MILWAUKEE -- The North Shore Health Department reports a dead crow found in Milwaukee County has tested positive for West Nile virus.
The health department says this is the first bird that tested positive for West Nile virus in Milwaukee County since surveillance for the mosquito-transmitted virus began May 1.
“The positive bird means that residents of the North Shore and the region need to be more vigilant in their personal protective measures to prevent mosquito bites,” Ann Christiansen, Health Director/Health Officer said in a news release.
West Nile virus is spread to humans through the bite of an infected mosquito. Mosquitoes acquire the virus by feeding on infected birds.
“North Shore residents should be aware of West Nile virus and take some simple steps to protect themselves against mosquito bites,” Christiansen said. “West Nile virus is here to stay, so the best way to avoid the disease is to reduce exposure to and eliminate breeding grounds for mosquitoes.”
According to the health department, the majority of people (80%) who are infected with West Nile virus do not get sick. Those who do become ill usually experience mild symptoms such as fever, headache, muscle ache, rash, and fatigue. Less than 1% of people infected with the virus get seriously ill with symptoms that include high fever, muscle weakness, stiff neck, disorientation, mental confusion, tremors, confusion, paralysis, and coma. Older adults and those with compromised immune systems are at greater risk of developing central nervous system illness that can be fatal.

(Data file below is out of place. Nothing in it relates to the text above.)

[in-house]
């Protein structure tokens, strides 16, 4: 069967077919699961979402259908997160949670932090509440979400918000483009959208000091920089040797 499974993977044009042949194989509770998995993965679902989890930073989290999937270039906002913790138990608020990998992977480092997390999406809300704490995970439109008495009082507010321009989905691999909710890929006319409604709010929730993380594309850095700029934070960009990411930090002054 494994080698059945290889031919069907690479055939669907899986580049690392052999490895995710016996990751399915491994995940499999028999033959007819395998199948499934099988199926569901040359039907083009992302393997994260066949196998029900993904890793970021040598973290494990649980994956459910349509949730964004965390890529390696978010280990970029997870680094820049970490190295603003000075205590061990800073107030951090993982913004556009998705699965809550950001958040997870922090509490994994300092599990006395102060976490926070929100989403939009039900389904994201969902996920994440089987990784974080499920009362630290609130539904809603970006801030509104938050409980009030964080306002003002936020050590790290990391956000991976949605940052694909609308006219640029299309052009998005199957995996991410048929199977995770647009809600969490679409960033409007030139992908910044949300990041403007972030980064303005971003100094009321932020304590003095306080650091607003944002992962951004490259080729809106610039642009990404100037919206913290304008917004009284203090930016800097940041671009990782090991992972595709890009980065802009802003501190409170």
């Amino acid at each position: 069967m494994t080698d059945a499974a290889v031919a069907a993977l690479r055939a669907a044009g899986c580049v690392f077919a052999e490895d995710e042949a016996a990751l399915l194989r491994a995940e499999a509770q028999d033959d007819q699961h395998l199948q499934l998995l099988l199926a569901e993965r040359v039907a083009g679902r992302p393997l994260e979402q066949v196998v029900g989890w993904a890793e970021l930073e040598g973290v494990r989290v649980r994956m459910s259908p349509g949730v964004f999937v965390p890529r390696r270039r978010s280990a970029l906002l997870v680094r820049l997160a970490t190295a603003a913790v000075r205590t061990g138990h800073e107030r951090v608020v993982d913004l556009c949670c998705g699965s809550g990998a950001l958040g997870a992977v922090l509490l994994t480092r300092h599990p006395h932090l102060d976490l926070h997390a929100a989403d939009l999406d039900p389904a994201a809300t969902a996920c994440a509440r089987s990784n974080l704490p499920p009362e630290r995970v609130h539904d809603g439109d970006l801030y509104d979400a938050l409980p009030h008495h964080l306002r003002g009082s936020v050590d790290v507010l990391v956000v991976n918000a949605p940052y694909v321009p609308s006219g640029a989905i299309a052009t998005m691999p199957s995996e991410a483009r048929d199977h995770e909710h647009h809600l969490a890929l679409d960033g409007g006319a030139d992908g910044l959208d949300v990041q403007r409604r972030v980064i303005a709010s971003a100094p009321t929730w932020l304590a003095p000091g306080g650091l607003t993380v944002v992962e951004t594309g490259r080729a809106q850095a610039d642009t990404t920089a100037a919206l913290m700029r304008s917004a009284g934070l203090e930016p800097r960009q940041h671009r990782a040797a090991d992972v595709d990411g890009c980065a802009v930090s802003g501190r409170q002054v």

The North Shore Health Department recommends the following to avoid getting West Nile:
- Limit time spent outside at dawn and dusk, when mosquitoes are most active.
- Apply an insect repellant with DEET, IR3535, picaridin, or oil of lemon eucalyptus to exposed skin and clothing.
- Make sure window and door screens are in good repair to prevent mosquito entry.
- Prevent mosquitoes from breeding by removing stagnant water from items around your property, such as tin cans, plastic containers, flower pots, discarded tires, roof gutters, and downspouts.
- Turn over wheelbarrows, wading pools, boats, and canoes when not in use.
- Change the water in bird baths and pet dishes at least every three days.
- Clean and chlorinate swimming pools, outdoor saunas, and hot tubs; drain water from pool covers.
- Landscape to prevent water from pooling in low-lying areas, and trim tall grass, weeds, and vines since mosquitoes use these areas to rest during hot daylight hours.
For more information on the West Nile virus, click here.